Cloud Foundry is not tied to any single cloud environment, nor does it require a VMware infrastructure to operate, the company said. Rather, Cloud Foundry supports deployment to any public and private cloud environment, including demonstrated support for public cloud services powered by VMware vSphere and Amazon Web Services. The open architecture enables portability across heterogeneous cloud environments and to enterprise data centres without disruption or modification to the application.

Cloud Foundry will be offered in multiple delivery models:

  • New VMware Operated Developer Service – Available today, is a full function public cloud PaaS service, operated by VMware, enabling developers to access Cloud Foundry and providing a test bed for new services and operational optimisation of the software. Via this multi-tenant PaaS environment, developers can deploy and cloud-scale their applications in seconds.
  • Open Source, Community PaaS Project – Available today, this open source project and community under Apache 2 licence enables developers to inspect, evaluate and modify Cloud Foundry software based on their own needs, while also minimising the risk of lock-in. This model provides the highest degree of extensibility, allowing the community to extend and integrate Cloud Foundry with any framework, application service or infrastructure cloud.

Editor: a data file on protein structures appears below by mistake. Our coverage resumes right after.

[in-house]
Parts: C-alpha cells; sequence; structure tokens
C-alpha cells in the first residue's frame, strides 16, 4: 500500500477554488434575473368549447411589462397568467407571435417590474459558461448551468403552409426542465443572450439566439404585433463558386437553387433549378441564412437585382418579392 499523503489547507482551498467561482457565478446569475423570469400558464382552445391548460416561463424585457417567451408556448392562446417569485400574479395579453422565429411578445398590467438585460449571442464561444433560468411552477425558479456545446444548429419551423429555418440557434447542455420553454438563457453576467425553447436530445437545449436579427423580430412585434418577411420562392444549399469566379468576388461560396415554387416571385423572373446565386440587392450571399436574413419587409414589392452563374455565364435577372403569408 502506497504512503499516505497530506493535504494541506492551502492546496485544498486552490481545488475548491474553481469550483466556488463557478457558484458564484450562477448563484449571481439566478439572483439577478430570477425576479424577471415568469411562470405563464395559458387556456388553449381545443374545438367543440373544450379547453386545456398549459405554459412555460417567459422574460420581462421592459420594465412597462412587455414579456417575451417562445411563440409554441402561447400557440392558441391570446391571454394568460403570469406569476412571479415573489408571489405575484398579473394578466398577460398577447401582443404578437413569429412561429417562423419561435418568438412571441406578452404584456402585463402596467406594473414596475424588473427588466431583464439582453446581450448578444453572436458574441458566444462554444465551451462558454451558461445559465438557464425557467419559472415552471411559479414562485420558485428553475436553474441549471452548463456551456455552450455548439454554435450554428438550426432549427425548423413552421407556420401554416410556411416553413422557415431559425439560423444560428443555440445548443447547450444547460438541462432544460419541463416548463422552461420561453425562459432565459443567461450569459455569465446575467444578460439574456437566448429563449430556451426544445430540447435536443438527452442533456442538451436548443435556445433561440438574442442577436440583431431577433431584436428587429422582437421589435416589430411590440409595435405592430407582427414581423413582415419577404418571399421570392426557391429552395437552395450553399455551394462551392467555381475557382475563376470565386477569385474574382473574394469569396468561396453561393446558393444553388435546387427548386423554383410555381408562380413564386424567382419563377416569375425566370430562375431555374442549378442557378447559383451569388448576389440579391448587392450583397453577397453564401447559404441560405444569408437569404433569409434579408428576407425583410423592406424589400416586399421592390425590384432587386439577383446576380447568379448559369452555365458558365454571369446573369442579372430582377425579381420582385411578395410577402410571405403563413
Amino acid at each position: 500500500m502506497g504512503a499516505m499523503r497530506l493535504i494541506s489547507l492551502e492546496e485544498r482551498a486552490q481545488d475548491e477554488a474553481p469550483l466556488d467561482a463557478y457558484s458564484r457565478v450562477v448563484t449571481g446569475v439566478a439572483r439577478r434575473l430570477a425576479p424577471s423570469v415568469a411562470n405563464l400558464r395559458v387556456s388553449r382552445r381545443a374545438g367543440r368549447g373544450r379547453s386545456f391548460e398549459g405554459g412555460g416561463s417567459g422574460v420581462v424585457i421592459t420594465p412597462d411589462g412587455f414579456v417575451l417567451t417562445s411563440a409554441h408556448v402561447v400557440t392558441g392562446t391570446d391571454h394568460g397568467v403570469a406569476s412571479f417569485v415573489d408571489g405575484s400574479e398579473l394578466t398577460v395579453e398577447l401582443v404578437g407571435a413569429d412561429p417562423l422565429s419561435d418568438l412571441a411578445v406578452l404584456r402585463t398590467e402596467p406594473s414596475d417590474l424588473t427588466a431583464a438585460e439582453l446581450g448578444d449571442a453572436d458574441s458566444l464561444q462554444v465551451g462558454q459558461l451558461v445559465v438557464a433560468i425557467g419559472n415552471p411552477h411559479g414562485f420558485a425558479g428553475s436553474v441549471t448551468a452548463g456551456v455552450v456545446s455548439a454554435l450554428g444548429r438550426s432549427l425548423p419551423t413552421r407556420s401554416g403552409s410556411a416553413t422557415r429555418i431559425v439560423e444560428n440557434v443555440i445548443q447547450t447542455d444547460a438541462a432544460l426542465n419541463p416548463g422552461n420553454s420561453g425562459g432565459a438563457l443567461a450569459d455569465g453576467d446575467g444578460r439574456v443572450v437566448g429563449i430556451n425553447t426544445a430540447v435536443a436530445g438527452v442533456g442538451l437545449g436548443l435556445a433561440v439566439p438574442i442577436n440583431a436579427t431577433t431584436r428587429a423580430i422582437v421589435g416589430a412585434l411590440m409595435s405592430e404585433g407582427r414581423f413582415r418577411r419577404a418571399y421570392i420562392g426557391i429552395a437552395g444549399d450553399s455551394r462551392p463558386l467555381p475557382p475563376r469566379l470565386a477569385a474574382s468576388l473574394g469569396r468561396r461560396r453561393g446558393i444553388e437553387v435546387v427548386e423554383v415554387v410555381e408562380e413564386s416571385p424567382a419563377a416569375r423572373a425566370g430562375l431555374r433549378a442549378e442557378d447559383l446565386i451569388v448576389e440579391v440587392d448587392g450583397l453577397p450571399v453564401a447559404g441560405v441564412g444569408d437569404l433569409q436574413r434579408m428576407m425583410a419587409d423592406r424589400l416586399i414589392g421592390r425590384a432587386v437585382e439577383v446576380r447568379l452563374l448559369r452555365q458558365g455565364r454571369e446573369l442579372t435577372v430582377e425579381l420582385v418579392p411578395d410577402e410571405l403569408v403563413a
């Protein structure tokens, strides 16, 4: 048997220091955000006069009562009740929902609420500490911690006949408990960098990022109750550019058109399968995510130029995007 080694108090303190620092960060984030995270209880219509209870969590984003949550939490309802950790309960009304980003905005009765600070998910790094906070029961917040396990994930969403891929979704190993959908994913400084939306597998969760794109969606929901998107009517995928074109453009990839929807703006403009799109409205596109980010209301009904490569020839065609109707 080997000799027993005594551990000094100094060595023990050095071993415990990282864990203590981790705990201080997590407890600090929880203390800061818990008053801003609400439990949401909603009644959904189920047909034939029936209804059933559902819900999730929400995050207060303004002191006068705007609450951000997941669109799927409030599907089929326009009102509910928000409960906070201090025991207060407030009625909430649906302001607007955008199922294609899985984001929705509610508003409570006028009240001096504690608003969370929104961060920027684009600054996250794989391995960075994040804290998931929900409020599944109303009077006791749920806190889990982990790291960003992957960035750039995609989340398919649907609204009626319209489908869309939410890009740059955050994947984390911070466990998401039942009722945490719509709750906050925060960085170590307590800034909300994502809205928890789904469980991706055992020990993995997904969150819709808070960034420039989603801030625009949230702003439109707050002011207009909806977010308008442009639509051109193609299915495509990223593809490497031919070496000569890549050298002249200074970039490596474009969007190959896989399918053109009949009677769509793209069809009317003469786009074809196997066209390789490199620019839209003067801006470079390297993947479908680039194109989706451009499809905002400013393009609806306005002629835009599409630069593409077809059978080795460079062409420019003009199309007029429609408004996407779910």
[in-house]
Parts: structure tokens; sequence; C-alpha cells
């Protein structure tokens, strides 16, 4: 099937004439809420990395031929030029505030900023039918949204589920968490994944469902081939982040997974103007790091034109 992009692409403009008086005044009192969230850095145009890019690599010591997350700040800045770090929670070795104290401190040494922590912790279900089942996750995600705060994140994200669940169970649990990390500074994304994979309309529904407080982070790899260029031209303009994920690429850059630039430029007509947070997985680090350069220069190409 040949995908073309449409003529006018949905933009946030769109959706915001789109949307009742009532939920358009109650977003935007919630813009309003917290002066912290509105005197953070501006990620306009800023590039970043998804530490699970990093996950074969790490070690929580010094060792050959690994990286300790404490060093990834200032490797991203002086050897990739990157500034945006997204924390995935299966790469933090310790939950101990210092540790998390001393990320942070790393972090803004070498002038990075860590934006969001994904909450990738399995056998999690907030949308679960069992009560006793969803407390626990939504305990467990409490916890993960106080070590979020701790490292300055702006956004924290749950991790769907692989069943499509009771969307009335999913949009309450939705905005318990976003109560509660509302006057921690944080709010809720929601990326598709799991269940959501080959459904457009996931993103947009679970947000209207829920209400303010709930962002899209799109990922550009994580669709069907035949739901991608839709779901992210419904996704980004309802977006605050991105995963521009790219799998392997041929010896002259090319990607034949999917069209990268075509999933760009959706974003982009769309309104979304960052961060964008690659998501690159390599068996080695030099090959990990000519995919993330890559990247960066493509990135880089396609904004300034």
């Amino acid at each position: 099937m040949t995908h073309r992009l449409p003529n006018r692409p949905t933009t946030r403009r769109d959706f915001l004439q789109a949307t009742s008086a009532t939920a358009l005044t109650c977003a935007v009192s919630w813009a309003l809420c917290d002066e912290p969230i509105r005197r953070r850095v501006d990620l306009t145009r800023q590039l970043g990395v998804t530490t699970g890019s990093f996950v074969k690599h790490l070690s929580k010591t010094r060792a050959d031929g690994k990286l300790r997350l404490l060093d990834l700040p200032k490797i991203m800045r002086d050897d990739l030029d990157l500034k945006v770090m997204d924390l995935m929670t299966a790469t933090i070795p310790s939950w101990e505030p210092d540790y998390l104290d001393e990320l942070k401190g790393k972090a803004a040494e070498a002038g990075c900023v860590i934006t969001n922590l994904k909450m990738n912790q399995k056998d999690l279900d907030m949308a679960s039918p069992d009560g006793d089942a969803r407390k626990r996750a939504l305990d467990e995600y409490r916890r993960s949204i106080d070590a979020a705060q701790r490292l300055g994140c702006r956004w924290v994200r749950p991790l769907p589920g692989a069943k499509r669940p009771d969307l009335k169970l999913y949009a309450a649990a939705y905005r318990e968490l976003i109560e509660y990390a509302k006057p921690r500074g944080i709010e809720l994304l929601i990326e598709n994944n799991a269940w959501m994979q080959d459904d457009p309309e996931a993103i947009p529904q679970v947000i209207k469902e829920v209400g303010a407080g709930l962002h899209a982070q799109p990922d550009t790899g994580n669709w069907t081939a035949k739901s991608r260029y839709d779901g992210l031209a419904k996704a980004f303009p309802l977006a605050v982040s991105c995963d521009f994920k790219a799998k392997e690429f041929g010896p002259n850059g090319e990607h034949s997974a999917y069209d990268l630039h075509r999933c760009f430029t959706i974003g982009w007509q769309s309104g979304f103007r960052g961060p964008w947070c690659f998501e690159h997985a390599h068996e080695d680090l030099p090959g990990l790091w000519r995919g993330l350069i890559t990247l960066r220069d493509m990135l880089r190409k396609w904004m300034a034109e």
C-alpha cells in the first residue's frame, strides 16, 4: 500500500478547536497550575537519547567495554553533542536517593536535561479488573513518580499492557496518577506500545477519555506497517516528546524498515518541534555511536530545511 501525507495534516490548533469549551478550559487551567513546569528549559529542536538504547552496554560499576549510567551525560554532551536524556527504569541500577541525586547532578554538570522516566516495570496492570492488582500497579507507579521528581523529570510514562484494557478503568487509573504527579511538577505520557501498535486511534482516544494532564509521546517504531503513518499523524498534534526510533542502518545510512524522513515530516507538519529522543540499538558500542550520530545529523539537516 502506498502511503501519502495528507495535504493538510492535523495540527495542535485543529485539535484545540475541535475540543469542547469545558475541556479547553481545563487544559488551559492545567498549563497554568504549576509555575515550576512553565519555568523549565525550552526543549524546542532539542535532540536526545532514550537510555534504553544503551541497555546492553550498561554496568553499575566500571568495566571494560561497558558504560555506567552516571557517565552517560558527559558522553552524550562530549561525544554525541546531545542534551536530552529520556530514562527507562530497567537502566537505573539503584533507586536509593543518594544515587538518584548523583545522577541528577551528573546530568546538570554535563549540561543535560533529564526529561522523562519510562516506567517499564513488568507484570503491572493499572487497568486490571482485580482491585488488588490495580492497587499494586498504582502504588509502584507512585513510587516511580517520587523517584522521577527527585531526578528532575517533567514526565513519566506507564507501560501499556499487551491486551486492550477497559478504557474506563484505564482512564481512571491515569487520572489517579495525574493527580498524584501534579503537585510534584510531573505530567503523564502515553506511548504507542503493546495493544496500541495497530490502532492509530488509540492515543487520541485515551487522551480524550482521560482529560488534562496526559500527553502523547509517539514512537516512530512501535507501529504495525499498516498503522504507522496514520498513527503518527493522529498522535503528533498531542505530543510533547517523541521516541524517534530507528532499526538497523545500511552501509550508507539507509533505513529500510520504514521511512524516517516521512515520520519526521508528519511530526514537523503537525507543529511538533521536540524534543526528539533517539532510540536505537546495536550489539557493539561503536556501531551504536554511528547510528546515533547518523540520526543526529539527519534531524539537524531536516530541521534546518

• New Cloud Foundry Micro Cloud – Available Q2 2011, Cloud Foundry Micro Cloud is a complete, downloadable instance of Cloud Foundry contained within a virtual machine on a developer’s desktop, enabling simplified development and testing of applications.  This unique model enables developers to build and test applications on their own machines and ensure that applications running locally will also run in production, without modification on any Cloud Foundry private or public cloud.
  • Cloud Foundry for the Enterprise and Service Providers – In the future, VMware will offer a commercial version of Cloud Foundry for enterprises who want to offer PaaS capabilities within their own private clouds and for service providers who want to offer Cloud Foundry via their public cloud services. This commercial solution will enable enterprises to integrate the PaaS environment with their application frameworks and services portfolio. Service provider solutions further deliver on the promise of portability across a hybrid cloud environment, enabling freedom to deploy internally or migrate to one of VMware’s nearly 3,500 vCloud partners.

“Delivering open technology in today’s era of cloud computing is more essential than ever,” Johnson said in a statement. “Just as an open model enabled Spring technology to evolve as a solution ideally suited for the needs of the Java community it served, so too will an open architecture and community process ensure that developers can access the full potential of PaaS environments while extending this solution to their specific needs.”